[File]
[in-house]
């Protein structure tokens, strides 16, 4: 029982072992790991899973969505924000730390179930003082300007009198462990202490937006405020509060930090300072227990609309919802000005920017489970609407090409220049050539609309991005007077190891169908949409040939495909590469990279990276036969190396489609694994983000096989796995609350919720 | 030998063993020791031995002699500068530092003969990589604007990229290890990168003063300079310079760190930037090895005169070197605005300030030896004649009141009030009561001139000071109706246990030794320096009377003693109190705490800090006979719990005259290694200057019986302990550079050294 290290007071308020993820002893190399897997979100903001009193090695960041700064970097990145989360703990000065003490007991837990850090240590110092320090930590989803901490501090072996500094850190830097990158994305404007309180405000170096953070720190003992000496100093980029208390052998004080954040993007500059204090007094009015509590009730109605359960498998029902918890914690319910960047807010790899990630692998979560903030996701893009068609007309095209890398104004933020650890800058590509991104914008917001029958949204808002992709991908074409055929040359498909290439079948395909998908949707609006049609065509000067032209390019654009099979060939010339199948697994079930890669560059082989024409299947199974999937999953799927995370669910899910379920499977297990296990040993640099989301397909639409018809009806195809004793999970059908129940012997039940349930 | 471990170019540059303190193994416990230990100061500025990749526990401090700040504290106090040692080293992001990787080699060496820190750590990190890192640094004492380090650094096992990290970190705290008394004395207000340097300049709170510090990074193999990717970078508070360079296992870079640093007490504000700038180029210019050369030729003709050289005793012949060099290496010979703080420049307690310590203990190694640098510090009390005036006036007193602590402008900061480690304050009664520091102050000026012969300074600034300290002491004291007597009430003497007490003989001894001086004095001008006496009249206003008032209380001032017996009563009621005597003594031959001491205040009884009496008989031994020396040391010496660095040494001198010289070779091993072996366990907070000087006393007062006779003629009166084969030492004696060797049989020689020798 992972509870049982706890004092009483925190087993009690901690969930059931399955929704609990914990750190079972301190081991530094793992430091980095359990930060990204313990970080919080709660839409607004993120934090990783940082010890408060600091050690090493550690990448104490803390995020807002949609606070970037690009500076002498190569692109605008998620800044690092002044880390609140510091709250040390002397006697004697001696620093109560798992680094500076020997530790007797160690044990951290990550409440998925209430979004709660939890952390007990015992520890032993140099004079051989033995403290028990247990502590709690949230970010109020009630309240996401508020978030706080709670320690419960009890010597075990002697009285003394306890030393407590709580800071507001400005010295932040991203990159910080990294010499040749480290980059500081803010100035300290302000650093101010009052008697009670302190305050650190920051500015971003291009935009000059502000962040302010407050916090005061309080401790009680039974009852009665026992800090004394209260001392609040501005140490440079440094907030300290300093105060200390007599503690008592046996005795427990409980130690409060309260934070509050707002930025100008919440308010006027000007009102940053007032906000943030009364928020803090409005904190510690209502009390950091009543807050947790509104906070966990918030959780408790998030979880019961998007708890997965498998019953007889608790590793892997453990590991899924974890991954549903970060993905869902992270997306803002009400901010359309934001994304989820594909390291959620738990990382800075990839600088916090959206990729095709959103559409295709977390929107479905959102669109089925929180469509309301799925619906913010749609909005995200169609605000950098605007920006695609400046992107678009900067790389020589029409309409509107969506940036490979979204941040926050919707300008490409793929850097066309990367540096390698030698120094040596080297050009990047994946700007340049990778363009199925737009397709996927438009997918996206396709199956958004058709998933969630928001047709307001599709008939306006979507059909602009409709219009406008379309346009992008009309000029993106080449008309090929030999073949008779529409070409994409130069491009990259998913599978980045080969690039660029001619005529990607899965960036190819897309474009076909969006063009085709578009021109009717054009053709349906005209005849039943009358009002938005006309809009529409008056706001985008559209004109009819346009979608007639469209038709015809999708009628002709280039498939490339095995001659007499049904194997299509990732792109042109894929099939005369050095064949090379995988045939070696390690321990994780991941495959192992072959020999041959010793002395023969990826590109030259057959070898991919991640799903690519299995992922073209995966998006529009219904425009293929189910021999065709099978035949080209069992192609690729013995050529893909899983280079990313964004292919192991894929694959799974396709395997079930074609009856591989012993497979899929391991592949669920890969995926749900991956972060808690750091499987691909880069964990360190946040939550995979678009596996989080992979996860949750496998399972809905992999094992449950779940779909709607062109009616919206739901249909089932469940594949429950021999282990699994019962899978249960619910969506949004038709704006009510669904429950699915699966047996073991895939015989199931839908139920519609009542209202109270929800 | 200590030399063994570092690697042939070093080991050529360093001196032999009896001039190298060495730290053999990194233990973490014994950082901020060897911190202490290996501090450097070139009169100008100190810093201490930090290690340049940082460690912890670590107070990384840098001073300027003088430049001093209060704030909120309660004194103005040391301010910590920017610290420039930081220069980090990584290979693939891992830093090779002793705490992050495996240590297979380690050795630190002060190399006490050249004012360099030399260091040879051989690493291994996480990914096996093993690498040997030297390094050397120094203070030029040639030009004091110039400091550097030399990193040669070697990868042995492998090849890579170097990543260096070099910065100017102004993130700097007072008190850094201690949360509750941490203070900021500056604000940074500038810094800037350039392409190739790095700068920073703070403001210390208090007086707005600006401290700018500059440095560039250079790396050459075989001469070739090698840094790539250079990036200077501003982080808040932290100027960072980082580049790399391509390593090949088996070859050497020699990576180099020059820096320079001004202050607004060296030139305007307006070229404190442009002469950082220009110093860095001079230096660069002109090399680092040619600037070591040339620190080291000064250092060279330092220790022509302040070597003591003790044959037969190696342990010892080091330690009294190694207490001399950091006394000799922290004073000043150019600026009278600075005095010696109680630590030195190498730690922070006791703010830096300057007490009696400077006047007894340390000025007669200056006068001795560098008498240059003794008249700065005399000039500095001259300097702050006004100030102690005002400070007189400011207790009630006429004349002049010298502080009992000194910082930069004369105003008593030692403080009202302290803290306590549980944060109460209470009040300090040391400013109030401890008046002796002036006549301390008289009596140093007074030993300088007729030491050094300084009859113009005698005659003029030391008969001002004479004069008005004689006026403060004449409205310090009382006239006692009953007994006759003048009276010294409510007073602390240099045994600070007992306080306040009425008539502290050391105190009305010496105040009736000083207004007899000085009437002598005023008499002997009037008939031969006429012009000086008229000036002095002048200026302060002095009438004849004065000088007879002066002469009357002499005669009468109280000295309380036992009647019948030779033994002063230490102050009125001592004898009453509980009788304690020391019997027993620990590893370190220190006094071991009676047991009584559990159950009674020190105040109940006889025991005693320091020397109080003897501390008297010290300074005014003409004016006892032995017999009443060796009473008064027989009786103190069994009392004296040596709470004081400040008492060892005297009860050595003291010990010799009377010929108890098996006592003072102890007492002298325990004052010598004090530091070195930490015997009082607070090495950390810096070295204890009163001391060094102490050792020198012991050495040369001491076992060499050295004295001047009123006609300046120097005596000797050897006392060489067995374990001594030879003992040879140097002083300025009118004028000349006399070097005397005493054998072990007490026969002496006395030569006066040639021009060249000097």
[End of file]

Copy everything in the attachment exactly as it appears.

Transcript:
[in-house]
């Protein structure tokens, strides 16, 4: 029982072992790991899973969505924000730390179930003082300007009198462990202490937006405020509060930090300072227990609309919802000005920017489970609407090409220049050539609309991005007077190891169908949409040939495909590469990279990276036969190396489609694994983000096989796995609350919720 | 030998063993020791031995002699500068530092003969990589604007990229290890990168003063300079310079760190930037090895005169070197605005300030030896004649009141009030009561001139000071109706246990030794320096009377003693109190705490800090006979719990005259290694200057019986302990550079050294 290290007071308020993820002893190399897997979100903001009193090695960041700064970097990145989360703990000065003490007991837990850090240590110092320090930590989803901490501090072996500094850190830097990158994305404007309180405000170096953070720190003992000496100093980029208390052998004080954040993007500059204090007094009015509590009730109605359960498998029902918890914690319910960047807010790899990630692998979560903030996701893009068609007309095209890398104004933020650890800058590509991104914008917001029958949204808002992709991908074409055929040359498909290439079948395909998908949707609006049609065509000067032209390019654009099979060939010339199948697994079930890669560059082989024409299947199974999937999953799927995370669910899910379920499977297990296990040993640099989301397909639409018809009806195809004793999970059908129940012997039940349930 | 471990170019540059303190193994416990230990100061500025990749526990401090700040504290106090040692080293992001990787080699060496820190750590990190890192640094004492380090650094096992990290970190705290008394004395207000340097300049709170510090990074193999990717970078508070360079296992870079640093007490504000700038180029210019050369030729003709050289005793012949060099290496010979703080420049307690310590203990190694640098510090009390005036006036007193602590402008900061480690304050009664520091102050000026012969300074600034300290002491004291007597009430003497007490003989001894001086004095001008006496009249206003008032209380001032017996009563009621005597003594031959001491205040009884009496008989031994020396040391010496660095040494001198010289070779091993072996366990907070000087006393007062006779003629009166084969030492004696060797049989020689020798 992972509870049982706890004092009483925190087993009690901690969930059931399955929704609990914990750190079972301190081991530094793992430091980095359990930060990204313990970080919080709660839409607004993120934090990783940082010890408060600091050690090493550690990448104490803390995020807002949609606070970037690009500076002498190569692109605008998620800044690092002044880390609140510091709250040390002397006697004697001696620093109560798992680094500076020997530790007797160690044990951290990550409440998925209430979004709660939890952390007990015992520890032993140099004079051989033995403290028990247990502590709690949230970010109020009630309240996401508020978030706080709670320690419960009890010597075990002697009285003394306890030393407590709580800071507001400005010295932040991203990159910080990294010499040749480290980059500081803010100035300290302000650093101010009052008697009670302190305050650190920051500015971003291009935009000059502000962040302010407050916090005061309080401790009680039974009852009665026992800090004394209260001392609040501005140490440079440094907030300290300093105060200390007599503690008592046996005795427990409980130690409060309260934070509050707002930025100008919440308010006027000007009102940053007032906000943030009364928020803090409005904190510690209502009390950091009543807050947790509104906070966990918030959780408790998030979880019961998007708890997965498998019953007889608790590793892997453990590991899924974890991954549903970060993905869902992270997306803002009400901010359309934001994304989820594909390291959620738990990382800075990839600088916090959206990729095709959103559409295709977390929107479905959102669109089925929180469509309301799925619906913010749609909005995200169609605000950098605007920006695609400046992107678009900067790389020589029409309409509107969506940036490979979204941040926050919707300008490409793929850097066309990367540096390698030698120094040596080297050009990047994946700007340049990778363009199925737009397709996927438009997918996206396709199956958004058709998933969630928001047709307001599709008939306006979507059909602009409709219009406008379309346009992008009309000029993106080449008309090929030999073949008779529409070409994409130069491009990259998913599978980045080969690039660029001619005529990607899965960036190819897309474009076909969006063009085709578009021109009717054009053709349906005209005849039943009358009002938005006309809009529409008056706001985008559209004109009819346009979608007639469209038709015809999708009628002709280039498939490339095995001659007499049904194997299509990732792109042109894929099939005369050095064949090379995988045939070696390690321990994780991941495959192992072959020999041959010793002395023969990826590109030259057959070898991919991640799903690519299995992922073209995966998006529009219904425009293929189910021999065709099978035949080209069992192609690729013995050529893909899983280079990313964004292919192991894929694959799974396709395997079930074609009856591989012993497979899929391991592949669920890969995926749900991956972060808690750091499987691909880069964990360190946040939550995979678009596996989080992979996860949750496998399972809905992999094992449950779940779909709607062109009616919206739901249909089932469940594949429950021999282990699994019962899978249960619910969506949004038709704006009510669904429950699915699966047996073991895939015989199931839908139920519609009542209202109270929800 | 200590030399063994570092690697042939070093080991050529360093001196032999009896001039190298060495730290053999990194233990973490014994950082901020060897911190202490290996501090450097070139009169100008100190810093201490930090290690340049940082460690912890670590107070990384840098001073300027003088430049001093209060704030909120309660004194103005040391301010910590920017610290420039930081220069980090990584290979693939891992830093090779002793705490992050495996240590297979380690050795630190002060190399006490050249004012360099030399260091040879051989690493291994996480990914096996093993690498040997030297390094050397120094203070030029040639030009004091110039400091550097030399990193040669070697990868042995492998090849890579170097990543260096070099910065100017102004993130700097007072008190850094201690949360509750941490203070900021500056604000940074500038810094800037350039392409190739790095700068920073703070403001210390208090007086707005600006401290700018500059440095560039250079790396050459075989001469070739090698840094790539250079990036200077501003982080808040932290100027960072980082580049790399391509390593090949088996070859050497020699990576180099020059820096320079001004202050607004060296030139305007307006070229404190442009002469950082220009110093860095001079230096660069002109090399680092040619600037070591040339620190080291000064250092060279330092220790022509302040070597003591003790044959037969190696342990010892080091330690009294190694207490001399950091006394000799922290004073000043150019600026009278600075005095010696109680630590030195190498730690922070006791703010830096300057007490009696400077006047007894340390000025007669200056006068001795560098008498240059003794008249700065005399000039500095001259300097702050006004100030102690005002400070007189400011207790009630006429004349002049010298502080009992000194910082930069004369105003008593030692403080009202302290803290306590549980944060109460209470009040300090040391400013109030401890008046002796002036006549301390008289009596140093007074030993300088007729030491050094300084009859113009005698005659003029030391008969001002004479004069008005004689006026403060004449409205310090009382006239006692009953007994006759003048009276010294409510007073602390240099045994600070007992306080306040009425008539502290050391105190009305010496105040009736000083207004007899000085009437002598005023008499002997009037008939031969006429012009000086008229000036002095002048200026302060002095009438004849004065000088007879002066002469009357002499005669009468109280000295309380036992009647019948030779033994002063230490102050009125001592004898009453509980009788304690020391019997027993620990590893370190220190006094071991009676047991009584559990159950009674020190105040109940006889025991005693320091020397109080003897501390008297010290300074005014003409004016006892032995017999009443060796009473008064027989009786103190069994009392004296040596709470004081400040008492060892005297009860050595003291010990010799009377010929108890098996006592003072102890007492002298325990004052010598004090530091070195930490015997009082607070090495950390810096070295204890009163001391060094102490050792020198012991050495040369001491076992060499050295004295001047009123006609300046120097005596000797050897006392060489067995374990001594030879003992040879140097002083300025009118004028000349006399070097005397005493054998072990007490026969002496006395030569006066040639021009060249000097």